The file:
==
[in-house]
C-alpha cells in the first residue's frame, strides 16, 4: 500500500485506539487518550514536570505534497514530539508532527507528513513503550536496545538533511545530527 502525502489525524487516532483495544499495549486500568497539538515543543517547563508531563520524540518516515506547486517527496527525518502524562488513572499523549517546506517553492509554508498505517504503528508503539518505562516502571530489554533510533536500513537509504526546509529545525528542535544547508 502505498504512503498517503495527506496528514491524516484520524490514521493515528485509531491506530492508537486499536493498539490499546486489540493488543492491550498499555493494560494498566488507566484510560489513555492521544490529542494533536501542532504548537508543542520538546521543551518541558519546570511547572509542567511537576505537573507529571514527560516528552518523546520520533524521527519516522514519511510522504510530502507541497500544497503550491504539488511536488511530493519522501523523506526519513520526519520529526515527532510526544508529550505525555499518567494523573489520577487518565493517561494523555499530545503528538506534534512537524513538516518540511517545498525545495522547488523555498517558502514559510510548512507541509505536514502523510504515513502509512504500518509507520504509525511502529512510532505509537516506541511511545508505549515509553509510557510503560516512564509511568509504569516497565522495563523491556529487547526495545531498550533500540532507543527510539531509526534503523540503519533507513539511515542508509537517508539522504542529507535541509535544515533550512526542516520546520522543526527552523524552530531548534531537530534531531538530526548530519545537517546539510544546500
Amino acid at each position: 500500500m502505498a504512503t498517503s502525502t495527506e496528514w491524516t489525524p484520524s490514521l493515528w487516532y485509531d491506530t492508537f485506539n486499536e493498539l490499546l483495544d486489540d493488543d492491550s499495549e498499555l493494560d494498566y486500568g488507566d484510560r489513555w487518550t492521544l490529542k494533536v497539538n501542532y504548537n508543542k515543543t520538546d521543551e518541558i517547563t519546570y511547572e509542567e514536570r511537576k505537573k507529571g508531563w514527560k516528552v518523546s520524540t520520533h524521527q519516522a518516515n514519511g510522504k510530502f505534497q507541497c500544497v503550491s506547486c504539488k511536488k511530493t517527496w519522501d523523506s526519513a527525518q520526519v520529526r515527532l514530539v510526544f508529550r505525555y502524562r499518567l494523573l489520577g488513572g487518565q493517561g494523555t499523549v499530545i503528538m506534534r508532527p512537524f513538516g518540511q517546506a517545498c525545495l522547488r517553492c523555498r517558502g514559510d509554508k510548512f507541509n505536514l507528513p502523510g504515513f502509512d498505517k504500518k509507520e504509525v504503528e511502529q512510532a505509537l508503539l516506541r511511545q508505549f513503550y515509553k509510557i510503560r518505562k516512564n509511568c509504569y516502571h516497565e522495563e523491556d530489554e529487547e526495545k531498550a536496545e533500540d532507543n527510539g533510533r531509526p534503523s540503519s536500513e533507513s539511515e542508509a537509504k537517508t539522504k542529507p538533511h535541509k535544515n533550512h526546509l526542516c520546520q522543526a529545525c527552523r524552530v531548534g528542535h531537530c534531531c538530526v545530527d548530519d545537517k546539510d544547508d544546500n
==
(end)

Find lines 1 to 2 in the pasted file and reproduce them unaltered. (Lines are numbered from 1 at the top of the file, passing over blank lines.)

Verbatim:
[in-house]
C-alpha cells in the first residue's frame, strides 16, 4: 500500500485506539487518550514536570505534497514530539508532527507528513513503550536496545538533511545530527 502525502489525524487516532483495544499495549486500568497539538515543543517547563508531563520524540518516515506547486517527496527525518502524562488513572499523549517546506517553492509554508498505517504503528508503539518505562516502571530489554533510533536500513537509504526546509529545525528542535544547508 502505498504512503498517503495527506496528514491524516484520524490514521493515528485509531491506530492508537486499536493498539490499546486489540493488543492491550498499555493494560494498566488507566484510560489513555492521544490529542494533536501542532504548537508543542520538546521543551518541558519546570511547572509542567511537576505537573507529571514527560516528552518523546520520533524521527519516522514519511510522504510530502507541497500544497503550491504539488511536488511530493519522501523523506526519513520526519520529526515527532510526544508529550505525555499518567494523573489520577487518565493517561494523555499530545503528538506534534512537524513538516518540511517545498525545495522547488523555498517558502514559510510548512507541509505536514502523510504515513502509512504500518509507520504509525511502529512510532505509537516506541511511545508505549515509553509510557510503560516512564509511568509504569516497565522495563523491556529487547526495545531498550533500540532507543527510539531509526534503523540503519533507513539511515542508509537517508539522504542529507535541509535544515533550512526542516520546520522543526527552523524552530531548534531537530534531531538530526548530519545537517546539510544546500